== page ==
Harvesting Asteroid Clay for Space Shield

Between a rock and a hard place.

Those large rocks hurtling around in space may be the key to shielding astronauts from space radiation.

Mars is a hot topic of conversation. People want to know it; people want to be on it. But space travel is tricky. Logistically it’ll take years and years to get there, and that’s not even the worst part, it has even been suggested that a trip to Mars would expose an astronaut to a lifetime’s dose of radiation all at once.

That’s enough to turn your skin green (obviously not literally).

According to Daniel Britt from the University of Central Florida the heavy aluminium shields currently being used for the shorter missions would be way too expensive for a long haul flight. For this, we need space materials.

“Eventually everything should be able to be produced off Earth if any serious size outpost, base or colony is to be considered,” says Paul van Susante from Michigan Technological University.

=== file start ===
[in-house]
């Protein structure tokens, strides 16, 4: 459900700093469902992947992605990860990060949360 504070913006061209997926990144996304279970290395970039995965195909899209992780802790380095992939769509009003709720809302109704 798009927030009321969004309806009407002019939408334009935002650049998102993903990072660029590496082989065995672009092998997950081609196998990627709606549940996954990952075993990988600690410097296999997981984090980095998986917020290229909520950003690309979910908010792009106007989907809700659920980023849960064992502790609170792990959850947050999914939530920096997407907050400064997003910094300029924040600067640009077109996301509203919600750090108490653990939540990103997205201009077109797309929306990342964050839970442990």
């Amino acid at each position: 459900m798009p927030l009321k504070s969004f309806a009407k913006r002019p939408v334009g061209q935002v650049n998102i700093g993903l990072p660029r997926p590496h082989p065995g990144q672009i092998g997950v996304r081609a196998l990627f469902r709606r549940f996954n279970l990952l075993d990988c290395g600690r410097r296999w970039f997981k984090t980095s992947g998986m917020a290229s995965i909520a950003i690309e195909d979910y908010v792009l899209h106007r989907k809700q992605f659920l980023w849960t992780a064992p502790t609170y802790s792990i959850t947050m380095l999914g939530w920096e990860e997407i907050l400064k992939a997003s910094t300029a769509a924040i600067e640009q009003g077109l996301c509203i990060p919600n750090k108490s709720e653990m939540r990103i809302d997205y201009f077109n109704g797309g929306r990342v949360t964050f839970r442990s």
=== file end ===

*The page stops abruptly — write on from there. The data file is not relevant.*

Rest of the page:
Asteroids, says Britt could be the ultimate answer. The clay found in asteroids is super rich in hydrogen, which acts as a great shield for cosmic rays and protons.

Apparently, the asteroid clay is 10 per cent more effective as a shield than Aluminium.

Everyone is in agreeance on asteroid clay’s potential.

So, how do we get it? How do we stop a huge, hard, potentially life-ending rock and harvest its sweet, sweet clay?

Short answer: Nobody knows… Yet.

“No current machines exist for actual mining in zero gravity,” says van Susante.

But, if there’s a will, NASA will find way (Read more about NASA's Mars plans). For example, clays are non-magnetic and could potentially be separated from other materials using GIANT MAGNETS.

Anything giant sounds promising. But Britt is reassuring:

“Doing anything in space is not trivial, but there are several paths forward.”

Space clay, way of the future.

Header: Wikimedia Commons

Related Articles

Discuss this article

Newsletter

Never miss a Nat Geo moment

Your email address
Submit